Aisha with Emily after she shaved her head, May 2018.

This is true for Amanda Hayes, a beauty therapist from Didcot, Oxfordshire, who writes the blog Happy Smiling Cancer Girl. Amanda was 28 when she was diagnosed with stage 3 vaginal cancer and began the blog with a post titled ‘When your vagina lets you down’. The cancer spread to her lungs and Amanda, now 30, is living with stage 4 cancer. There are no more stages after 4 – it’s classed as incurable.

She says, ‘It started as a way of keeping friends and family updated. Everyone was messaging and I didn’t have the mentality to reply. It is a rare cancer and it was difficult to
find information on it or anyone else who had it. It’s a “taboo cancer” – I worried it sounded as though I was promiscuous and I wanted to educate people about gynaecological health, smear tests and the HPV vaccine.’

Despite the blog’s upbeat name, it’s not always an easy read. One post, written after she learnt that the ‘fluffy area’ on her lungs was cancer and had doubled in size in a month, is a poignant mixture of disbelief and devastation. ‘I feel fine!’ she writes. ‘I’ve put on weight. I look good, I exercise, I don’t feel wheezy or breathless. That’s why it feels so devastating. If I was in pain or having trouble with everyday tasks I could get to grips with it.

‘Breaking the news of my cancer was heartbreaking but cathartic,’ says Amanda, who works with Cancer Research UK to raise awareness of her disease. ‘This illness and treatment can be extremely isolating so it’s comforting to be listened to.’ Her blog has had more than 20,000 views from around the world.

Amanda poses after having chemotherapy in may 2017.

‘When you’re diagnosed with cancer, everything stops,’ continues Amanda, who was unable to work during her treatment and now lives with her parents. ‘Your friends are getting married, having babies, progressing their careers – and you can’t. Blogging has made me feel as though I have a purpose. It’s so easy to find yourself curled up in a ball crying, but I’m using it to gain back some control.’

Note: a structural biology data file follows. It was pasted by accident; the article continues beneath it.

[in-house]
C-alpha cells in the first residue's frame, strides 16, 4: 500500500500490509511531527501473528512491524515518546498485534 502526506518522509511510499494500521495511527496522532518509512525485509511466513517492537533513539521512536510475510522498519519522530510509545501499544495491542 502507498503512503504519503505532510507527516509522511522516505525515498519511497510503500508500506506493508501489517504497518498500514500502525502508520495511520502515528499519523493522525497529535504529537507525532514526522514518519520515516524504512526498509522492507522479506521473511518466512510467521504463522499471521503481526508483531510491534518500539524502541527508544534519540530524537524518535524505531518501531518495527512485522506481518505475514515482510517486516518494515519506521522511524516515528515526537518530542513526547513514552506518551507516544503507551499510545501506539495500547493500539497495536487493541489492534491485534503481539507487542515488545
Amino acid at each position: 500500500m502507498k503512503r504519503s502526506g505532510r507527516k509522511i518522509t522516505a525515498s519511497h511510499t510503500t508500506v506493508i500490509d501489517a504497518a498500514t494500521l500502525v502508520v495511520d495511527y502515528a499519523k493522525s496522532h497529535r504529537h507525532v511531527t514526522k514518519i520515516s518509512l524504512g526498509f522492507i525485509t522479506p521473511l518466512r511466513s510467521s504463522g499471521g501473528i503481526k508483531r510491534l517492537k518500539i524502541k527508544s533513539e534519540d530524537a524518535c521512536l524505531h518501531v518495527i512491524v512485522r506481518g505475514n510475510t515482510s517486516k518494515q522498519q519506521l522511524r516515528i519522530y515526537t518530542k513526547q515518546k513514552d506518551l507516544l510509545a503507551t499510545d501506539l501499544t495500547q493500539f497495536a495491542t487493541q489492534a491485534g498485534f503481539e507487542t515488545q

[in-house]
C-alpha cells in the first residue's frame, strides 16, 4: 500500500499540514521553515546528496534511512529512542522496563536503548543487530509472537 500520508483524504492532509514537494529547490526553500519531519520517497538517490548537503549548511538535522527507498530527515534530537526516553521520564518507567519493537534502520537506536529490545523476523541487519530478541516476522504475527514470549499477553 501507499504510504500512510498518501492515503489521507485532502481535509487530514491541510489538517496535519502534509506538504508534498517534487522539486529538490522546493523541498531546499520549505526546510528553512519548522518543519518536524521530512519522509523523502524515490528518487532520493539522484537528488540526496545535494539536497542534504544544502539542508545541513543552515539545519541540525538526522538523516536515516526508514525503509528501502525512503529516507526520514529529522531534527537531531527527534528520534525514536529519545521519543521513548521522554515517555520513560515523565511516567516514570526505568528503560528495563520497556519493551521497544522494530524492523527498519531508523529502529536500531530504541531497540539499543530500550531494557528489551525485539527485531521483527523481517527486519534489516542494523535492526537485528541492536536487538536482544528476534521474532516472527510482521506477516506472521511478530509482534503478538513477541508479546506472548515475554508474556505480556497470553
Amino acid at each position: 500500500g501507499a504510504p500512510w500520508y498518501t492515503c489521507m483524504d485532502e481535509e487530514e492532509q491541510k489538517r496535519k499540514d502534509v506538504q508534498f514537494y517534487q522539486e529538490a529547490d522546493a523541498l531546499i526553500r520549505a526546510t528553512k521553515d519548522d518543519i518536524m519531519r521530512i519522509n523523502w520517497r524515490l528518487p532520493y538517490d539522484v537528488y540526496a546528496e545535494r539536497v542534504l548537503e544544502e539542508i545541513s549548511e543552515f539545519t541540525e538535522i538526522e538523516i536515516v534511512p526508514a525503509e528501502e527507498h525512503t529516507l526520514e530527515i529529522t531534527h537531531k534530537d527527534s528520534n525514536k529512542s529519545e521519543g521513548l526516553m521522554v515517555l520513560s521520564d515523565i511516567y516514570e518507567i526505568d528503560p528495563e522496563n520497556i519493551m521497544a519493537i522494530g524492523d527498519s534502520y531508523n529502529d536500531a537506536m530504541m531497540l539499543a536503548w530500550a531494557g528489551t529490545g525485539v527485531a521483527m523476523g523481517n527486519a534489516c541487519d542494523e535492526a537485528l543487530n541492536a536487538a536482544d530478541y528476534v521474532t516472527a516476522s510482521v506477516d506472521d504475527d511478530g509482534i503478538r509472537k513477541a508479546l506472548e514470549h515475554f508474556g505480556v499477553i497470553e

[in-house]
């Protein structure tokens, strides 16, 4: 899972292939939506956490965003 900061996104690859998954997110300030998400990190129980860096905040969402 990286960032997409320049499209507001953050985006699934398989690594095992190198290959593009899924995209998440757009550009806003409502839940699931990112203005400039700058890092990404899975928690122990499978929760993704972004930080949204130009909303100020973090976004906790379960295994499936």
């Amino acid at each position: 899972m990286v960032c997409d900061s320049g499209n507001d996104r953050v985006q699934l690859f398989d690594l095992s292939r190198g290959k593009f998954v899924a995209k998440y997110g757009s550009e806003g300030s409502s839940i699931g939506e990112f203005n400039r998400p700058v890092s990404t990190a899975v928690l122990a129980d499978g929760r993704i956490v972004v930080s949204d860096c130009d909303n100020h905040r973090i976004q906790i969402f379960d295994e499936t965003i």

Saima Thompson, author of the Curry and Cancer blog, feels the same. Last April, entrepreneur Saima, who is married to the love of her life and running Masala Wala, a popular café in South London, was diagnosed with stage 4 lung cancer. Six weeks later, she posted a picture with her sisters on Instagram announcing her diagnosis.

‘I was at home on my own, and thought, “I’m going to tell everyone online that I have cancer now”,’ she says. ‘My close friends and family already knew, but this was how I informed my extended community. It felt quite liberating and it showed that I was beginning to accept it. It was a coming out – I wasn’t who I thought I was, or who my friends thought I was. Social media is usually about showing how great things are. This was my darkest side.’

This post, and the overwhelming response of supportive comments, led Saima to begin blogging, too. ‘I got post-traumatic stress disorder. I was having panic attacks, thinking I was going to die, and one of my coping methods was to write. I’d not written anything other than menus for ten years, but putting words to paper was very healing.’

Saima was also busting a cultural taboo; in her South Asian community, no one talked about their health. ‘There’s a big shame factor,’ she says. ‘Illness can be seen as “destiny”, God’s will. Certain African communities believe it’s to do with witchcraft. This doesn’t help people to get diagnosed, treated or properly supported.’